By Jacob Katel
By Laurie Charles
By Nate "Igor" Smith
By Abel Folgar
By Kat Bein
By Jacob Katel
Nirvana was not a great band. They were a good band with a talented frontman. The reason they were so hugely successful was because their sound was right. They came along in the maw of the Seattle movement, a sort of dorky, melodically attuned harking to punk. Grunge-o-matic. Doesn't make them a great band. Nor does what's-his-name offing himself.
Dada is a great band. A sick band. The best three-man in the history of rock, if you want to traffic in the standard rock-critic hyperbole. Nineteen-ninety-two's Puzzle was a breathtaking debut, an intricate collection of pop gems backlit by the slashing guitar work of Michael Gurley and his vocal collaboration with bassist Joie Calio.
Comes now the followup, American Highway Flower, which will either plunge them into the pukesack of mainstream notoriety, or elevate their loyal following to drooling cult status. The music here is murkier, jerkier, and equally brilliant. The hazy harmonizing of "Ask the Dust" cedes to the acoustic trickle of "Scum," which cedes to the swampthump of "Feel Me Don't You," which cedes to...well, you get the point. The good shit just keeps on getting shat.
"All I Am," the churning-anthem-cum-hit single, will soon be filling your ears. I think.
For those who care about such things, the lyrical work is talon-sharp. On "Real Soon," the album's sleeper, Calio plays mock slacker to disinterested perfection: "I gonna need somebody/Someone to nail my soul to my shoes/I gonna need somebody/Real soon."
Too metaphoric? Try this: "I saw an angel/Shooting junk in Reno/Blinded by a devil/Playing checkers in the park."
Ohfer Chrissake, buy the album. Real soon.
-- By Steven Almond
Unlike some of his contemporaries, Irish folkie Luka Bloom has never been swayed by the prospect of commercial success, and his latest album serves as a tribute to his eloquence and integrity. Recorded live, relying solely on his heartfelt vocals and a lone acoustic guitar, these thirteen songs ring with rare passion and purpose. Perhaps it's part of a trend. With the recent releases of Johnny Cash's American Recordings and two back-to-the-basics albums by Bob Dylan, it's time to accept the notion that no amount of studio wizardry can take the place of great songs well sung.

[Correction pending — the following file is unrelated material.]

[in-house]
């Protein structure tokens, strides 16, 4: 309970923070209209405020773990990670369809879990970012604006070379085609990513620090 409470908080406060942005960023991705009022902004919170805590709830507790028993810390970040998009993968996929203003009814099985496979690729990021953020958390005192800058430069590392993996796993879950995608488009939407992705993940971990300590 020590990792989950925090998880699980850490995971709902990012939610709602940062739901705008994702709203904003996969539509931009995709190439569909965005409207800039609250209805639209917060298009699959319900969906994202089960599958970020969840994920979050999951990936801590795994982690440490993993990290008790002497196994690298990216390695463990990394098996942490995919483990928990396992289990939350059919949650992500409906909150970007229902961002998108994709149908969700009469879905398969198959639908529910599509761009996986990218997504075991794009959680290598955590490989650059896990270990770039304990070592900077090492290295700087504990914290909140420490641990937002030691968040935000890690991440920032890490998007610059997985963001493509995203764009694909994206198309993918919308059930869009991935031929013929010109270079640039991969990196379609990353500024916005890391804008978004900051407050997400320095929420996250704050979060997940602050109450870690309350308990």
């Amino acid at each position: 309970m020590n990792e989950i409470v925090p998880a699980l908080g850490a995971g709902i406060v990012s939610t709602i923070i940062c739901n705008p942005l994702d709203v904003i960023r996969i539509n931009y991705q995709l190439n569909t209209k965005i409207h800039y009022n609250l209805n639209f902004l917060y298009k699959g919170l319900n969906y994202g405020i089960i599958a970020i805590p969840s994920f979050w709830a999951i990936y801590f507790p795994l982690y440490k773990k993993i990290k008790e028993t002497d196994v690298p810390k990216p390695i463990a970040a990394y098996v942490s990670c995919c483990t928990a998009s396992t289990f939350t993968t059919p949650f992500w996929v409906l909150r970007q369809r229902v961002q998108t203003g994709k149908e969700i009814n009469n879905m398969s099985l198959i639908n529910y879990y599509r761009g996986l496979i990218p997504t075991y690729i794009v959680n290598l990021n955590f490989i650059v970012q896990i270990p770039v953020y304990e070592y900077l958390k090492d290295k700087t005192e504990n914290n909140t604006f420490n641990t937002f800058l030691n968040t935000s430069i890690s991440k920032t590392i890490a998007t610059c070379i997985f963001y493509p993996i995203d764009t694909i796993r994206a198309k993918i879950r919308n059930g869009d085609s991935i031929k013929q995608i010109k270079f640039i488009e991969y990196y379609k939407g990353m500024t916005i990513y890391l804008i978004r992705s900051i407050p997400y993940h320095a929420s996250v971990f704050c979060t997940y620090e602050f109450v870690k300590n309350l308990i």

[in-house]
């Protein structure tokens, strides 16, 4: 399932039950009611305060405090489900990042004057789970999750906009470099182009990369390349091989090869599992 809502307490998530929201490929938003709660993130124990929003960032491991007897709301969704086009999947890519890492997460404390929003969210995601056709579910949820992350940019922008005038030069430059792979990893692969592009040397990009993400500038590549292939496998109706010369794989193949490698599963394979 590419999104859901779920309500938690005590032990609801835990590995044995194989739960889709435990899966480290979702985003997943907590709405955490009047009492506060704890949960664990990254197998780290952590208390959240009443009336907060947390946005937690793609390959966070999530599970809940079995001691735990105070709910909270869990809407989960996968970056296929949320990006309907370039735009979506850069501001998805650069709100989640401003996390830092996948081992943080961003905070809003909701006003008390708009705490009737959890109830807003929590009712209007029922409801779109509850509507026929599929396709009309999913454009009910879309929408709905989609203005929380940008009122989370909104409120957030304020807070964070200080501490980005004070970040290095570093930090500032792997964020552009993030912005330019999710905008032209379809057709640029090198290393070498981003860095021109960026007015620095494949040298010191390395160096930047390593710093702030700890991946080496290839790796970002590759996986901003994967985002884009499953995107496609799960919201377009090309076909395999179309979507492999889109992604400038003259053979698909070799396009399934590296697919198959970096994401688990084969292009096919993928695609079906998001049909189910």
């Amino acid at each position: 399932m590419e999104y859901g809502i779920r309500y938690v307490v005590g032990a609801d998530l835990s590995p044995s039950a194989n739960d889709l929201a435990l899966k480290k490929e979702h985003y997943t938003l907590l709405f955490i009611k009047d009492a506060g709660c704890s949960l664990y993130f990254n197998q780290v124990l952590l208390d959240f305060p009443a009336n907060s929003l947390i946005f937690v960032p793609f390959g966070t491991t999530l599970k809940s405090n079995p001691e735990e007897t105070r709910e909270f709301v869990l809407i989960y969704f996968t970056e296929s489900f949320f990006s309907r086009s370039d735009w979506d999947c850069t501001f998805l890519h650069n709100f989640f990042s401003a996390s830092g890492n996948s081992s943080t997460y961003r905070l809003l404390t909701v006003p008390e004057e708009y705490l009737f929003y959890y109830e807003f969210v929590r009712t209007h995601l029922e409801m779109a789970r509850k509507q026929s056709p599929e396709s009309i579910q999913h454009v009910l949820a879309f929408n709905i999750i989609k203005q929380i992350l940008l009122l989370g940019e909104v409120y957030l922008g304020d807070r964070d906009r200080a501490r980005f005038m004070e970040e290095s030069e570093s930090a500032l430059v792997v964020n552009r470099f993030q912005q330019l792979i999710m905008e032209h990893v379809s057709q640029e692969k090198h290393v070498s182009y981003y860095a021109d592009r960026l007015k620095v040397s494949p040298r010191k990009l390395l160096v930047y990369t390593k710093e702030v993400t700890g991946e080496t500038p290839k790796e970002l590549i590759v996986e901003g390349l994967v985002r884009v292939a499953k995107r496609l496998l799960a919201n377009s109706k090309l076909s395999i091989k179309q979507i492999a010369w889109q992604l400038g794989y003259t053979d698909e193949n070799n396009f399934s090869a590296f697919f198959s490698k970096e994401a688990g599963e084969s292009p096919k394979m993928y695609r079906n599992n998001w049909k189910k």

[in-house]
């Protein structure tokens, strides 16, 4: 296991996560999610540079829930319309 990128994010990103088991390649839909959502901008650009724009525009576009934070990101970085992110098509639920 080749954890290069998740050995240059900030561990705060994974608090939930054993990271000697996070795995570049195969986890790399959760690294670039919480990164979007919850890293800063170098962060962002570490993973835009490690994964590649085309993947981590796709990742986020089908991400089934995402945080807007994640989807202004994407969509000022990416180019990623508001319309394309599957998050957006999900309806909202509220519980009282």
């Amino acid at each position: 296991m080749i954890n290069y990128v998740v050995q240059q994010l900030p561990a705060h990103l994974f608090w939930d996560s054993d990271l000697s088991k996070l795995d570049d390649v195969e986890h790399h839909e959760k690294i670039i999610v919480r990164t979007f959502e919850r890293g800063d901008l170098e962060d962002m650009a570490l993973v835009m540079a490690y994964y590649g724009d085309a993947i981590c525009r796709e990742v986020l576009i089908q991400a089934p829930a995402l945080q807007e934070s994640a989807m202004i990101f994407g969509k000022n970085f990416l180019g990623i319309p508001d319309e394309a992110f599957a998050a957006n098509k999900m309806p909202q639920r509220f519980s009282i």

In this case, that's obvious from the outset, with Bloom belting out such beautiful ballads as "Diamond Mountain," "To Begin To," and "Freedom Song." He serves up a stirring, sensual set, one that is, by turns, impassioned and introspective. However, despite its mellow mood, the music often proves quite compelling, particularly in the case of "Right Here, Right Now," and "Holding Back the River," where Bloom's evocative execution becomes a riveting revelation. Okay, so Bloom may never become a champion on the charts. Here, on his Turf, only the music matters.
-- By Lee "Train" Zimmerman
Arthur Barron and Hilton Ruiz
Arthur Barron Hilton Ruiz
(Dragon Rose Records)
Faster than the speed of thought, Hilton Ruiz's percussive piano improvisation provides a blueprint of the creative process. Still, one wonders: Do his fingers fly that fast to catch up with his mind, or is it the other way around?
Ruiz dominates nearly every session he contributes to, and this live set at Rose's on South Beach is no exception. Accompanied by long-time friend and Rose's proprietor Arthur Barron on tenor saxophone and a rotating roster of bassmen and drummers (Dave Wertman and Pepe Aparicio on the bottom and John Yarling and Oscar Salas wielding the sticks), the manic pianoman's attack is solidly anchored, particularly by Osieku Da*ell's steady congo bopping. Barron is obviously inspired in this setting, dancing along the avant edge much like New York pal Dave Liebman, and occasionally recalling the throaty rumblings of mentor Pharaoh Sanders.
Barron's compositions, "Mr. Q's Day of Judgment" and "It's Strange," feature some tasty riffs a la Blue Note, ca. 1961, allowing the soloists to weave in and out of the song structure. And speaking of tasty riffs, Wayne Shorter's "Footprints" and Miles Davis's "All Blues" are also here, the latter making use of Pete Minger's cool blue flugelhorn. A relaxed session in spite of Ruiz's psychopianistics, Barron gives his sidemen plenty of room to stretch out; the shortest track clocks in at fourteen and a half minutes.
Because of their length and unrelenting straight-ahead jazz approach, you most likely won't hear any of these songs on the radio. But Barron's no fool: He released a "light jazz" disc (Soul Messenger) simultaneously, which you soon may be hearing on the radio. Sometimes you gotta give the devil his due, if only to distract him while you're hangin' with the angels.
-- By Bob Weinberg
DJ Premier plus Branford Marsalis equals Buckshot LeFonque. Some big damn secret. (Branf says he didn't want his jazz rep to get in the way of the record. Probably just embarrassed as hell.) Here's another equation: Jazz plus rap equals bad jazz and lukewarm rap.
-- By Bob Weinberg